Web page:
I have a friend who really, really likes mainstream superhero and action movies, and he likes to bring up a scene in the middle of "JCVD," the new film from Mabrouk El Mechri. Jean-Claude Van Damme plays himself (hence the title), and during a bank robbery the story halts to allow Van Damme to deliver a soliloquoy to the audience. He speaks of his drug problems, of his temper and adulterous past. He speaks about what martial arts should mean, and weeps at his perversion of it. He weeps and tells us, "This is my reality." And my friend, sincerely, says "That was so honest. His acting was so truthful." And I agreed with him. The film was surprisingly moving, especially considering Van Damme's, er, singular emotional repertoire.
As the movie has sat with us for a few days, and as we have talked about it more and more, I see our opinions moving in opposite directions. My friend now, more enthusiastically, says "That was one of the most honest things I have ever seen committed to film." And I am inclined to disagree. Is it considered honest because he is playing himself? Wouldn't we usually complain that actors can only play themselves -- or their action hero personas? Is this soft, shattered man just a new persona? And, a broader question, can meta-fiction really be honest? Or, rather, what kind of honest can it be?
All complicated questions, all brought up in a (kind of) action movie starring a man who I remember vividly from my childhood kicking a palm tree until his legs gave out. This is a cool thing, to have these questions in this arena. "JCVD" is consciously far away from that kind of physicality or confidence, and decides instead to focus on the financial and emotional fragility of our aging star. Not only is Jean-Claude losing custody of his child, but she testifies that she is made fun of by other kids every time he comes on TV. The morals of his previous films are called into question. He can't afford his court fees, so he's starring in crap movies (even by his standards) just for the money. And, for the bulk of the movie, is a part of a botched bank robbery. He is a hostage, and a source of entertainment for one of his captors, who happens to be a big fan. No more kicking trees or catching coconuts with your six pack abs. The movie even rewinds when Jean-Claude's old badassery rears its head. He saves the day, the film rewinds, and the SWAT team throw him on the ground and hand-cuff him. Pretty funny.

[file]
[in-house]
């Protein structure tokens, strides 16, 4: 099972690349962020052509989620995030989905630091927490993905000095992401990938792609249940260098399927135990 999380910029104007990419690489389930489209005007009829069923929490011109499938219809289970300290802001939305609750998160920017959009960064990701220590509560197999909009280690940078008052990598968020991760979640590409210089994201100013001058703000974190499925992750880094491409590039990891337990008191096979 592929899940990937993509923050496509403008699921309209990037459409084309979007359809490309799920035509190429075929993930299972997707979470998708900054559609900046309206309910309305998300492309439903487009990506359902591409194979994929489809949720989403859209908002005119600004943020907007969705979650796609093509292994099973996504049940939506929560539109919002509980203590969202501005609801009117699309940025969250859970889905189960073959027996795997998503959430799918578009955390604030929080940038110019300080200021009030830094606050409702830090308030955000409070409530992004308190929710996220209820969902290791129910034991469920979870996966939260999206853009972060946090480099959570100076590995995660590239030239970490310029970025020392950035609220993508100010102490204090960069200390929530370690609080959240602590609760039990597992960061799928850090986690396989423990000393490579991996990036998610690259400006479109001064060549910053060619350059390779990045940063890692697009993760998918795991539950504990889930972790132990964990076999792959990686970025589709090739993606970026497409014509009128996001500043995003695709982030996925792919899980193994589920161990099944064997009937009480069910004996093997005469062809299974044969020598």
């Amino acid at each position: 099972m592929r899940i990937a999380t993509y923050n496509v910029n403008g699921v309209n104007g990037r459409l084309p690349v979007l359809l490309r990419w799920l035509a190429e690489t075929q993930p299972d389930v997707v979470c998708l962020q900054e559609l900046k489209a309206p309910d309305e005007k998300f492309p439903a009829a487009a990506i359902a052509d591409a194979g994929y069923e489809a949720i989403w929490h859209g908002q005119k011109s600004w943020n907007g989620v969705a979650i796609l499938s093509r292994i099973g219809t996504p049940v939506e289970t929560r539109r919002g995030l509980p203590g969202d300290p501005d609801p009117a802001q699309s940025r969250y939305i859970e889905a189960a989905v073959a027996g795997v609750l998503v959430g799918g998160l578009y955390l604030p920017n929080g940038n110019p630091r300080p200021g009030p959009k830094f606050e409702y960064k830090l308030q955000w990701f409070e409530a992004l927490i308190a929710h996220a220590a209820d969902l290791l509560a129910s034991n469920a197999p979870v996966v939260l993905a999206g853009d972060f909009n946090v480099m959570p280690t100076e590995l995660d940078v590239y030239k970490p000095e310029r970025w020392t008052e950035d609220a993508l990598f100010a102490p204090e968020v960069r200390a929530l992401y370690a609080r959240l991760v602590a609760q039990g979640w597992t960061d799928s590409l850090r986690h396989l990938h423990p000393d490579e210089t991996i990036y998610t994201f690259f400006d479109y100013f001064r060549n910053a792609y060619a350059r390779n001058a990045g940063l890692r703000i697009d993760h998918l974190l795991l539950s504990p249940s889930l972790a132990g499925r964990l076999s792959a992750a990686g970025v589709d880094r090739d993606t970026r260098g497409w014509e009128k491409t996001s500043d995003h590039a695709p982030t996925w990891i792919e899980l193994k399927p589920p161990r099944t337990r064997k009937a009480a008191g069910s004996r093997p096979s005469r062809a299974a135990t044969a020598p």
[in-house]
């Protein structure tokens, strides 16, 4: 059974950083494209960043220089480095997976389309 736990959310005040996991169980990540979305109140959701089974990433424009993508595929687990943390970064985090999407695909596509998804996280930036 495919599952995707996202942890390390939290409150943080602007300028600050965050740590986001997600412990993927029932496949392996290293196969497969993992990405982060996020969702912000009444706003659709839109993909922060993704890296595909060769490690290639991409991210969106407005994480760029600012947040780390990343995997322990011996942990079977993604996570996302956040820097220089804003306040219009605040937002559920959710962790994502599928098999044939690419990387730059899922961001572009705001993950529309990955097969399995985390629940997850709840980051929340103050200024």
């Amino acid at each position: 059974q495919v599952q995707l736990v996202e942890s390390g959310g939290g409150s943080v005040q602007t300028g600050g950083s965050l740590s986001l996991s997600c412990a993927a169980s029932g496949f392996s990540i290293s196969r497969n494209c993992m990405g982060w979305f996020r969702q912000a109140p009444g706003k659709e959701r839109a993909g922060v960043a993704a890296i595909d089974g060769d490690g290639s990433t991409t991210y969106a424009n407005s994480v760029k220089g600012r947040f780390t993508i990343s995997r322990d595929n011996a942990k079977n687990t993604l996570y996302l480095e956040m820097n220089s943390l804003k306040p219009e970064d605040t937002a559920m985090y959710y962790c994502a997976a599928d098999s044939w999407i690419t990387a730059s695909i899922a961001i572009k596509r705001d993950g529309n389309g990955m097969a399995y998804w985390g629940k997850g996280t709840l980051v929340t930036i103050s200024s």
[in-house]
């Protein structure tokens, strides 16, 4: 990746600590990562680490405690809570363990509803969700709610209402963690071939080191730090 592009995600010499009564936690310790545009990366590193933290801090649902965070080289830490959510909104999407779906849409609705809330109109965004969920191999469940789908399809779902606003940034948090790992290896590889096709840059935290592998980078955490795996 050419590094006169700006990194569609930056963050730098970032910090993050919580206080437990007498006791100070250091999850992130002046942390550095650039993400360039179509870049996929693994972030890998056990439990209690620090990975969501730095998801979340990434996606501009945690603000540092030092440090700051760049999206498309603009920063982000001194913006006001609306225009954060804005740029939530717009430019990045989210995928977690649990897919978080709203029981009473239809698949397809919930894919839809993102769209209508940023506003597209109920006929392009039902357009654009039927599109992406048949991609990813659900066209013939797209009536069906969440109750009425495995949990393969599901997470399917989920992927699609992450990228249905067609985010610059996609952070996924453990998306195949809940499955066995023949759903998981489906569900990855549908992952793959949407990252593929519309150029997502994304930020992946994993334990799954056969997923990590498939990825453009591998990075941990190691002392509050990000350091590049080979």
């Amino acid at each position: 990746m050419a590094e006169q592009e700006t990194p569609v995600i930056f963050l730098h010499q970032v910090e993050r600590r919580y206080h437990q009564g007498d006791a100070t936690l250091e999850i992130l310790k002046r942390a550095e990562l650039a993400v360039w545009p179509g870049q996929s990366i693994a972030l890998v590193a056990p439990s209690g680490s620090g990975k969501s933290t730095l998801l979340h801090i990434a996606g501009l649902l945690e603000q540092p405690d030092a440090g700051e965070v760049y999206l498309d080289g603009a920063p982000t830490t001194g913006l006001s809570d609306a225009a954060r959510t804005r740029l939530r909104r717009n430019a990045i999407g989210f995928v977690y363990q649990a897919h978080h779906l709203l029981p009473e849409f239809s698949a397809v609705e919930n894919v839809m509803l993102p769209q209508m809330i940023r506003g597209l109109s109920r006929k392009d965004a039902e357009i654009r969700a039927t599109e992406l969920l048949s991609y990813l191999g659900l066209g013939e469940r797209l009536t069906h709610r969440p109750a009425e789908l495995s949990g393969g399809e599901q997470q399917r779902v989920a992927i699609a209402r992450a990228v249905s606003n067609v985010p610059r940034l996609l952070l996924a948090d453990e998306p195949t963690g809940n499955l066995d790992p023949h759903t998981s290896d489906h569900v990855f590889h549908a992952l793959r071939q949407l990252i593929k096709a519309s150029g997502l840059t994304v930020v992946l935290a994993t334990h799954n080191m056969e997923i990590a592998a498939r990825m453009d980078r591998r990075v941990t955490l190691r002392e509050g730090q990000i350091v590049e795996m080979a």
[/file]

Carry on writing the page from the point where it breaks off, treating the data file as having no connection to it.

So, that's the plot. A movie starring a hack, about his own hackery. By embracing this, though, the hack proves himself fresh. It is hopeful to see Jean-Claude, with his single action-star persona, do something he has never done before. It is a breath of fresh air, and by admitting his past faults he proves himself human. The result: you really like this Jean-Claude. He's a good guy, he's trying his best. He knows his faults. This deconstruction of the action hero is definitely the film's greatest strength, and by collapsing it "JCVD" opens a floodgate of ironies, oxymorons, and paradoxes. The question lingering in my mind is this: Does admitting his faults make him honest? He is, after all, just playing against type. We accept his honesty on the predication that we know his previous, supposedly more false movies. Can honesty based on falsehood still be honest? I don't really think so.
I suppose I am skeptical because I have seen plenty of actors have a kind of reverse mid-life crisis, during which the action star ("Rambo") puts on a few pounds and plays against type to rejuvenate his career ("Cop Land") just so he can go back to the same crap twenty five years too late ("Rambo"). Manohla Dargis put it perfectly when she said, "looking bad (or at least less than perfect) on camera is a particular form of vanity for actors." Yet, I still like knowing that people can change, that people are actually people. I want to hope that action movies are getting not only smarter but more emotional, and that stars are ready and willing to play someone different, not just a binary between Superman and fat guy, or their own established personas. If this movie is any indication, the audience is ready, and has enough film knowledge to handle it. This is awesome. The film was entertaining and, yes, it was, at times, startingly honest. Let's just not get too mushy about it.